Martin criticises communion spending
The extravagance surrounding a child’s First Communion is wrong, the Archbishop of Dublin has said.
Unveiling proposals to make parents more involved with the sacrament, Diarmuid Martin said families should not get into debt for what should be a simple day.
Struggling parents are forking out an estimated €550 euro on communion clothes, parties and presents, a survey recently found.
Archbishop Martin said: “I believe that there’s something wrong with extravagance.
“First communion has to be something simple and I think we have to try and keep to that. It’s up to every parish then to decide what way they go about that so there isn’t that sort of expense.
“One should be very clearly looking at the amount of money spent on outfits and sometimes transport and partying as well.
“Parishes should encourage people to celebrate the sacrament with the simplicity and authenticity which will help the child to fully understand the mystery of the Eucharist,” he added.
The Archdiocese of Dublin policy document proposes changes in the way children prepare for the sacraments of First Communion and Reconciliation (confession).
Under the plan, parents across the capital will have a greater role in their child’s communion, taking part in the preparations instead of just signing a consent form and leaving teachings to the classroom.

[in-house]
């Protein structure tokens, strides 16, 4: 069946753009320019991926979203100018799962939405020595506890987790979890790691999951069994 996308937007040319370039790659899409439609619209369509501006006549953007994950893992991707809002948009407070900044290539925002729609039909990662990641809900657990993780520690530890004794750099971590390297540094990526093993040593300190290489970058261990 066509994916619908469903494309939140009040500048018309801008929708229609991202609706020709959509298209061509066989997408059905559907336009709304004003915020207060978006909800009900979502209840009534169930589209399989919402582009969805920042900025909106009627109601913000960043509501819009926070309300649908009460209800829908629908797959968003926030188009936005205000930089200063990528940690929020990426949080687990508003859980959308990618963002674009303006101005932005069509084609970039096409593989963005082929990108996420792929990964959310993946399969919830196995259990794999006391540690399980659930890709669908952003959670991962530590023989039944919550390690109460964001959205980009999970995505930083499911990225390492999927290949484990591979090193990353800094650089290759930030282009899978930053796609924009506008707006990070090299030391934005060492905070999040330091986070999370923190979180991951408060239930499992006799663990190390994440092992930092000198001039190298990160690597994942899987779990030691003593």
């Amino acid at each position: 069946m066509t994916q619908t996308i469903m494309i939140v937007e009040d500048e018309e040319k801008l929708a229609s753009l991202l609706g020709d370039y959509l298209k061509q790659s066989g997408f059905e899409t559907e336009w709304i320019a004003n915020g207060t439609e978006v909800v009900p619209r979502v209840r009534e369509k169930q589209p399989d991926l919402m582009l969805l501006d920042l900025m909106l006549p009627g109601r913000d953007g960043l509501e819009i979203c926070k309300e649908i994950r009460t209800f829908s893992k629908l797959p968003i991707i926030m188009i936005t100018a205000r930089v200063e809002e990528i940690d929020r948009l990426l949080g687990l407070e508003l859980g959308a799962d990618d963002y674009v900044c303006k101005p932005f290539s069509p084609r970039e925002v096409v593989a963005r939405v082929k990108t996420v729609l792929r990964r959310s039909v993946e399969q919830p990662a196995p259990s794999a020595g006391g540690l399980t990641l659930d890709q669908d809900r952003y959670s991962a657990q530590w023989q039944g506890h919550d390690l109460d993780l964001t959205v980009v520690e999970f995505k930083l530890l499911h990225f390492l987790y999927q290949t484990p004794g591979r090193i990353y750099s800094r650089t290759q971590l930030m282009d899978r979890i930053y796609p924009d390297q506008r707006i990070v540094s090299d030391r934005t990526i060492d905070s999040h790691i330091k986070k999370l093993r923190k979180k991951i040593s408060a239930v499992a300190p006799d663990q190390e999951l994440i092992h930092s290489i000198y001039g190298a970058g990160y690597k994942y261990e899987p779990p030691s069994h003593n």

It is hoped smaller groups of children will eventually receive the sacrament during Sunday Mass with their local parish community and not in private celebrations.
Archbishop Martin said the proposals will be controversial and take time to implement, but will give much greater involvement to parents, parish and school.
Plans can be made for children whose parents decide against them making their communion, he added.
“I think it’s moving away from the enrolment policy, which was in the past, to a commitment policy,” the Archbishop said surrounded by young pupils at St Columba’s national school in Glasnevin.
“Instead of just signing up that my child can go and make First Communion because they are in this class, the parents give a commitment -‘I wish my child to share the faith that I have inherited, I’m prepared to accompany them in
that’ - and that this isn’t an automatic process, it’s something we all have to work together on.”